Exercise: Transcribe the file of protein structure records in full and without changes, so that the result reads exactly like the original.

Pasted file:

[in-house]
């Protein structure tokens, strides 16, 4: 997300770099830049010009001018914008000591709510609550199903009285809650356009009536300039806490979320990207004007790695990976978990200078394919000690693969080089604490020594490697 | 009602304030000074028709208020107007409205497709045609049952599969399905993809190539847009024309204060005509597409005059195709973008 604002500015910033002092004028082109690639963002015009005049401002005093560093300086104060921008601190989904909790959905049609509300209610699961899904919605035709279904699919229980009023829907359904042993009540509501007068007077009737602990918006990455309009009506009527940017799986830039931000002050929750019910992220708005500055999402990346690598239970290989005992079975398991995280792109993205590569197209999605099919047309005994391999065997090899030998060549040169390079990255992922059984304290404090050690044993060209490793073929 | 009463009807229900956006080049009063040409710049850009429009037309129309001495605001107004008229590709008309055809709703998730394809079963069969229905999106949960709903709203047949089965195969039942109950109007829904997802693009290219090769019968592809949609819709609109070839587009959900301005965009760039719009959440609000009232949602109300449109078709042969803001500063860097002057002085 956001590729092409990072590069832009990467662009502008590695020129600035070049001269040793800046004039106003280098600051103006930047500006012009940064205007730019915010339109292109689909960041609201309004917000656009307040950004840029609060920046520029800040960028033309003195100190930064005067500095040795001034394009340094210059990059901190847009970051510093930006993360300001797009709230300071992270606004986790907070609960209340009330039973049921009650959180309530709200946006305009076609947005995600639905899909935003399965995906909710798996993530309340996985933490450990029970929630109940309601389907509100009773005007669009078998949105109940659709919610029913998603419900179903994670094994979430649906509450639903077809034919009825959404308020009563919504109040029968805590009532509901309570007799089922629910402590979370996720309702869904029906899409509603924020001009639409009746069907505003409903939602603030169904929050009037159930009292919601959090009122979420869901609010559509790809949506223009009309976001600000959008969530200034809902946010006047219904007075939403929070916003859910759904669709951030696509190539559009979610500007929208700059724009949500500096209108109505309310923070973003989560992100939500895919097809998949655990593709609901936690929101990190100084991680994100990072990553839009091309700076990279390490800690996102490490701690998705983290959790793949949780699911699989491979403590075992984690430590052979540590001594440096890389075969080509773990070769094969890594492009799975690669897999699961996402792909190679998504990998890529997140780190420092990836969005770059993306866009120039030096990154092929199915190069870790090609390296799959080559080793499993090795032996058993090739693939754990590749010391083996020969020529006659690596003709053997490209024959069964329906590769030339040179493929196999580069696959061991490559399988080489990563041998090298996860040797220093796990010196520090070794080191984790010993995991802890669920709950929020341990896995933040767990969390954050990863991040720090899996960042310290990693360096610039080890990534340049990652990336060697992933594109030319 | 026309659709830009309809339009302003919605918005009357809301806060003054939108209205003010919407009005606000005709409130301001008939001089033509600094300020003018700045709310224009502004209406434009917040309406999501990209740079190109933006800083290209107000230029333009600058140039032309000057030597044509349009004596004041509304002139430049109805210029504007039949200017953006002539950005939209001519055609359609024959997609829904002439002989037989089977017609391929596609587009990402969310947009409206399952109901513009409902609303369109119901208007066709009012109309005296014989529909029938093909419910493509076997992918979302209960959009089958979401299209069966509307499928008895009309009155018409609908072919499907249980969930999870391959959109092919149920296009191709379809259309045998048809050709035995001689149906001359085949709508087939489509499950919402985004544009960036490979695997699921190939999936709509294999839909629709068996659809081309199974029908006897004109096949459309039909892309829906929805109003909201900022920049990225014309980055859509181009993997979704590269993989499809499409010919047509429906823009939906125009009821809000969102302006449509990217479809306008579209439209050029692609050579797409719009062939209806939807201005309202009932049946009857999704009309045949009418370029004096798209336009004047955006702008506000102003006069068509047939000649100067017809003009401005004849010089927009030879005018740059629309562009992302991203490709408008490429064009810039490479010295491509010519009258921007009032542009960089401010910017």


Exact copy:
[in-house]
């Protein structure tokens, strides 16, 4: 997300770099830049010009001018914008000591709510609550199903009285809650356009009536300039806490979320990207004007790695990976978990200078394919000690693969080089604490020594490697 | 009602304030000074028709208020107007409205497709045609049952599969399905993809190539847009024309204060005509597409005059195709973008 604002500015910033002092004028082109690639963002015009005049401002005093560093300086104060921008601190989904909790959905049609509300209610699961899904919605035709279904699919229980009023829907359904042993009540509501007068007077009737602990918006990455309009009506009527940017799986830039931000002050929750019910992220708005500055999402990346690598239970290989005992079975398991995280792109993205590569197209999605099919047309005994391999065997090899030998060549040169390079990255992922059984304290404090050690044993060209490793073929 | 009463009807229900956006080049009063040409710049850009429009037309129309001495605001107004008229590709008309055809709703998730394809079963069969229905999106949960709903709203047949089965195969039942109950109007829904997802693009290219090769019968592809949609819709609109070839587009959900301005965009760039719009959440609000009232949602109300449109078709042969803001500063860097002057002085 956001590729092409990072590069832009990467662009502008590695020129600035070049001269040793800046004039106003280098600051103006930047500006012009940064205007730019915010339109292109689909960041609201309004917000656009307040950004840029609060920046520029800040960028033309003195100190930064005067500095040795001034394009340094210059990059901190847009970051510093930006993360300001797009709230300071992270606004986790907070609960209340009330039973049921009650959180309530709200946006305009076609947005995600639905899909935003399965995906909710798996993530309340996985933490450990029970929630109940309601389907509100009773005007669009078998949105109940659709919610029913998603419900179903994670094994979430649906509450639903077809034919009825959404308020009563919504109040029968805590009532509901309570007799089922629910402590979370996720309702869904029906899409509603924020001009639409009746069907505003409903939602603030169904929050009037159930009292919601959090009122979420869901609010559509790809949506223009009309976001600000959008969530200034809902946010006047219904007075939403929070916003859910759904669709951030696509190539559009979610500007929208700059724009949500500096209108109505309310923070973003989560992100939500895919097809998949655990593709609901936690929101990190100084991680994100990072990553839009091309700076990279390490800690996102490490701690998705983290959790793949949780699911699989491979403590075992984690430590052979540590001594440096890389075969080509773990070769094969890594492009799975690669897999699961996402792909190679998504990998890529997140780190420092990836969005770059993306866009120039030096990154092929199915190069870790090609390296799959080559080793499993090795032996058993090739693939754990590749010391083996020969020529006659690596003709053997490209024959069964329906590769030339040179493929196999580069696959061991490559399988080489990563041998090298996860040797220093796990010196520090070794080191984790010993995991802890669920709950929020341990896995933040767990969390954050990863991040720090899996960042310290990693360096610039080890990534340049990652990336060697992933594109030319 | 026309659709830009309809339009302003919605918005009357809301806060003054939108209205003010919407009005606000005709409130301001008939001089033509600094300020003018700045709310224009502004209406434009917040309406999501990209740079190109933006800083290209107000230029333009600058140039032309000057030597044509349009004596004041509304002139430049109805210029504007039949200017953006002539950005939209001519055609359609024959997609829904002439002989037989089977017609391929596609587009990402969310947009409206399952109901513009409902609303369109119901208007066709009012109309005296014989529909029938093909419910493509076997992918979302209960959009089958979401299209069966509307499928008895009309009155018409609908072919499907249980969930999870391959959109092919149920296009191709379809259309045998048809050709035995001689149906001359085949709508087939489509499950919402985004544009960036490979695997699921190939999936709509294999839909629709068996659809081309199974029908006897004109096949459309039909892309829906929805109003909201900022920049990225014309980055859509181009993997979704590269993989499809499409010919047509429906823009939906125009009821809000969102302006449509990217479809306008579209439209050029692609050579797409719009062939209806939807201005309202009932049946009857999704009309045949009418370029004096798209336009004047955006702008506000102003006069068509047939000649100067017809003009401005004849010089927009030879005018740059629309562009992302991203490709408008490429064009810039490479010295491509010519009258921007009032542009960089401010910017």